Tuesday

22nd Aug 2017

Focus

Gay rights is EU entry criterion, Brussels says

  • Armenian church service: 'It's not in our culture to accept homosexuals' (Photo: sjdunphy)

The European Commission has said in a written note that respect for gay rights is a legal criterion for EU accession.

It cited the 1993 so-called Copenhagen criteria for EU eligibility and article 2 of the EU Treaty, which prohibit discrimination against "minorities."

Thank you for reading EUobserver!

Subscribe now and get 40% off for an annual subscription. Sale ends soon.

  1. €90 per year. Use discount code EUOBS40%
  2. or €15 per month
  3. Cancel anytime

EUobserver is an independent, not-for-profit news organization that publishes daily news reports, analysis, and investigations from Brussels and the EU member states. We are an indispensable news source for anyone who wants to know what is going on in the EU.

We are mainly funded by advertising and subscription revenues. As advertising revenues are falling fast, we depend on subscription revenues to support our journalism.

For group, corporate or student subscriptions, please contact us. See also our full Terms of Use.

If you already have an account click here to login.

It also cited articles 10 and 19 of the EU Treaty and article 21 of the European Charter on Fundamental Rights, which explicitly forbid discrimination on grounds of "sexual orientation."

"Rights of LGBT [lesbian, gay, bisexual and transgender] people thus form an integral part of both the Copenhagen political criteria for accession and the EU legal framework on combatting discrimination. They are closely monitored by the EU commission, which reports annually on the progress made by enlargement countries with regard to the situation of the LGBT community," it said.

The commission note was sent to EUobserver in response to a question arising from an interview with an Armenian cleric.

Armenia, a deeply Christian country where church teaching has more authority than in many EU states, is keen to become an EU member.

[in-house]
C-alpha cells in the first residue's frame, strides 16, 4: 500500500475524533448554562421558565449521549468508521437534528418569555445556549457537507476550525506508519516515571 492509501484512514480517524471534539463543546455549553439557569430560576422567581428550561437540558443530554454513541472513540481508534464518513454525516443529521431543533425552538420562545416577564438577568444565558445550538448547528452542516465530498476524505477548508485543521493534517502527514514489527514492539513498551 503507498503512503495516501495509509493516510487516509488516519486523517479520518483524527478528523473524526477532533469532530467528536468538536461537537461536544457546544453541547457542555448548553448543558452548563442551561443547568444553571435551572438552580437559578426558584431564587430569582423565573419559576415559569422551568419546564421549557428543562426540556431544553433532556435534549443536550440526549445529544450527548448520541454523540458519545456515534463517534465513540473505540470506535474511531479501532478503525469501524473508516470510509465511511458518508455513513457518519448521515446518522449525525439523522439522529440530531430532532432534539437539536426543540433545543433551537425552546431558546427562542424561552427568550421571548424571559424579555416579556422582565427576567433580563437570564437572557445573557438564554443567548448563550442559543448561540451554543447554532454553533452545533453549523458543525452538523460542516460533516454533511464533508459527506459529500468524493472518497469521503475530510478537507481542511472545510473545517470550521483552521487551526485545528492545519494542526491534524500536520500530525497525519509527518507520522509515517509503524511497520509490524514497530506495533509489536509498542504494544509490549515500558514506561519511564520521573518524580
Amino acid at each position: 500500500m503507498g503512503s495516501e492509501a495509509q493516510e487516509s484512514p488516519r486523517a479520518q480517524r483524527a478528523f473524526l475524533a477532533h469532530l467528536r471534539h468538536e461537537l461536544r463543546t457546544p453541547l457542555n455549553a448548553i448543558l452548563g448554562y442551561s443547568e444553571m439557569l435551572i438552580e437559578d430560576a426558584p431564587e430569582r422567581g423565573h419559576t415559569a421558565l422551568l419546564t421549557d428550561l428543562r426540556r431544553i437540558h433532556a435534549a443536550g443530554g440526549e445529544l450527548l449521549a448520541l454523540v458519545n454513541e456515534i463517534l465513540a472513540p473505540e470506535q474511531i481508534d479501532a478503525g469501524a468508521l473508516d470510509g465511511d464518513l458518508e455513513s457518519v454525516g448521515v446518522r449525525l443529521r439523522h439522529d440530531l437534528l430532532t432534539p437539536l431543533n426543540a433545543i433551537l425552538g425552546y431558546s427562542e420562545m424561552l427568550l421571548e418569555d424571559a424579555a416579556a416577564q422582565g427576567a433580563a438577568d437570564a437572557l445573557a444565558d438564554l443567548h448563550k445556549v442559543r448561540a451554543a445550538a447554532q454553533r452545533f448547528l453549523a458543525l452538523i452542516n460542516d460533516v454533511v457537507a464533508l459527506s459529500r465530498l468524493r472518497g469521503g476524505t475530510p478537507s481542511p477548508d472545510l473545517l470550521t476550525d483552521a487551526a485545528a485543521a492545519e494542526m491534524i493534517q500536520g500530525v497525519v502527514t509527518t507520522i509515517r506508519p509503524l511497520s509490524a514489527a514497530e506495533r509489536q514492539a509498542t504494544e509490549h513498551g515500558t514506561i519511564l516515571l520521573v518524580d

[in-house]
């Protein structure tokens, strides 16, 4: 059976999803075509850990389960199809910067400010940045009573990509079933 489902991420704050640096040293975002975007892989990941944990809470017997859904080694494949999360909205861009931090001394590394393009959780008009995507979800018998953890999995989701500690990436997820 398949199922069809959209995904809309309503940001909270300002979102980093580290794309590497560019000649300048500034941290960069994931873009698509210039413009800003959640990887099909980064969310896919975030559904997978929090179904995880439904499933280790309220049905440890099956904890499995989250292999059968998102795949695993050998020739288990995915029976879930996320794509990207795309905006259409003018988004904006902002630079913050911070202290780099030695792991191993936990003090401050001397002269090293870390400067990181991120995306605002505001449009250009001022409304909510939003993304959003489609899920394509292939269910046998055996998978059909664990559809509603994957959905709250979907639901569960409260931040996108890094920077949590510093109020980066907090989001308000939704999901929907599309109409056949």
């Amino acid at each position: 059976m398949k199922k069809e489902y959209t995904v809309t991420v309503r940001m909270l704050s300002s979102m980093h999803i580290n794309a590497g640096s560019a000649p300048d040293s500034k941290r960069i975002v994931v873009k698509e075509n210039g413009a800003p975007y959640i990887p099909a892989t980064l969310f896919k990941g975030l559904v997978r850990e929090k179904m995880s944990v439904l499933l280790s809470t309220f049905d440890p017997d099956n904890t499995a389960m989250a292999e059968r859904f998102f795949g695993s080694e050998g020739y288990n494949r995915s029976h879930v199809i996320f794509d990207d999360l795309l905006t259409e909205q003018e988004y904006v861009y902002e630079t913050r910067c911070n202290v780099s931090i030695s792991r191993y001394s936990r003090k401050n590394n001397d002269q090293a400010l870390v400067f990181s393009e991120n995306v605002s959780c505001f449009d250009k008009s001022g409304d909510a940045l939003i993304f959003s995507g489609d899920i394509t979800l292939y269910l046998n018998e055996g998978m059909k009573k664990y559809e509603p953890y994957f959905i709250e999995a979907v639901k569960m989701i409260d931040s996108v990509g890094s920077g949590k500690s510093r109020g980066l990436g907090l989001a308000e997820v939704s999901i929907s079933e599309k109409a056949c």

Homosexuality is not against the law.

But according to a recent study by the Brussels-based rights group Ilga-Europe, it scores better only than Moldova and Russia in terms of legal protection of LGBT people in Europe.

Armenian law does not prohibit discrimination on grounds of sexual orientation or gender identity. It does not recognise any form of same-sex partnership and has no provision for legally changing one's gender, the study says.

Its legal edifice is reflected in popular feeling.

A small pro-toleration rally in the Armenian capital on 21 May saw police struggle to keep at bay counter-protesters, who yelled slogans referring to gay people as a disease and a threat to children.

Three priests spoke to media, one of whom recalled the Biblical story of Sodom and Gomorrah to justify anti-gay views.

Counter-protesters the same night vandalised one of Yerevan's few gay-friendly bars.

For his part, bishop Hovakim Manukyan, an ecumenical officer at the Armenian Catholic church, made no bones about the situation.

"It's not in our culture to accept homosexuals. I mean, we don't reject the person, but we reject the sin and this is our freedom as Armenians. Our culture does not accept this," he told EUobserver in a recent interview in Etchmiadzin, the official seat of the Armenian church.

He said Armenia upholds basic human rights, but gay rights are a "secondary" issue where difference of opinion should be permitted.